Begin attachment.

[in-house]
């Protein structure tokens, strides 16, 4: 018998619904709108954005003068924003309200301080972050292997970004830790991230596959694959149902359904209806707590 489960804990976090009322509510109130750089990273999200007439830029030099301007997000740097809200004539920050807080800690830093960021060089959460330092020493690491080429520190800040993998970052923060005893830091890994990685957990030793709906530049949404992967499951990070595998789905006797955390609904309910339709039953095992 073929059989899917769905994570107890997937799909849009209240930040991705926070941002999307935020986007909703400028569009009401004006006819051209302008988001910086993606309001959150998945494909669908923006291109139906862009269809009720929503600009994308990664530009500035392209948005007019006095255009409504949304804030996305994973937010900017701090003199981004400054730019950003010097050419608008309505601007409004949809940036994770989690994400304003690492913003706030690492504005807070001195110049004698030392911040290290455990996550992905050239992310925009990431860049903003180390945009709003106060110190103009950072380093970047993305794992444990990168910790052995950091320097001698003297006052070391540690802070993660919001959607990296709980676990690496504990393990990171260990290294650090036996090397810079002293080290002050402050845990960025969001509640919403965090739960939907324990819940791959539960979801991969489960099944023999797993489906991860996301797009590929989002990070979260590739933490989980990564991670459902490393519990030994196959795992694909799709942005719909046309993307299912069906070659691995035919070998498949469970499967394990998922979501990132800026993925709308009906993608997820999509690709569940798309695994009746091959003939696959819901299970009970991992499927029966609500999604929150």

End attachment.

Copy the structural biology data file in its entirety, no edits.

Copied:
[in-house]
């Protein structure tokens, strides 16, 4: 018998619904709108954005003068924003309200301080972050292997970004830790991230596959694959149902359904209806707590 489960804990976090009322509510109130750089990273999200007439830029030099301007997000740097809200004539920050807080800690830093960021060089959460330092020493690491080429520190800040993998970052923060005893830091890994990685957990030793709906530049949404992967499951990070595998789905006797955390609904309910339709039953095992 073929059989899917769905994570107890997937799909849009209240930040991705926070941002999307935020986007909703400028569009009401004006006819051209302008988001910086993606309001959150998945494909669908923006291109139906862009269809009720929503600009994308990664530009500035392209948005007019006095255009409504949304804030996305994973937010900017701090003199981004400054730019950003010097050419608008309505601007409004949809940036994770989690994400304003690492913003706030690492504005807070001195110049004698030392911040290290455990996550992905050239992310925009990431860049903003180390945009709003106060110190103009950072380093970047993305794992444990990168910790052995950091320097001698003297006052070391540690802070993660919001959607990296709980676990690496504990393990990171260990290294650090036996090397810079002293080290002050402050845990960025969001509640919403965090739960939907324990819940791959539960979801991969489960099944023999797993489906991860996301797009590929989002990070979260590739933490989980990564991670459902490393519990030994196959795992694909799709942005719909046309993307299912069906070659691995035919070998498949469970499967394990998922979501990132800026993925709308009906993608997820999509690709569940798309695994009746091959003939696959819901299970009970991992499927029966609500999604929150």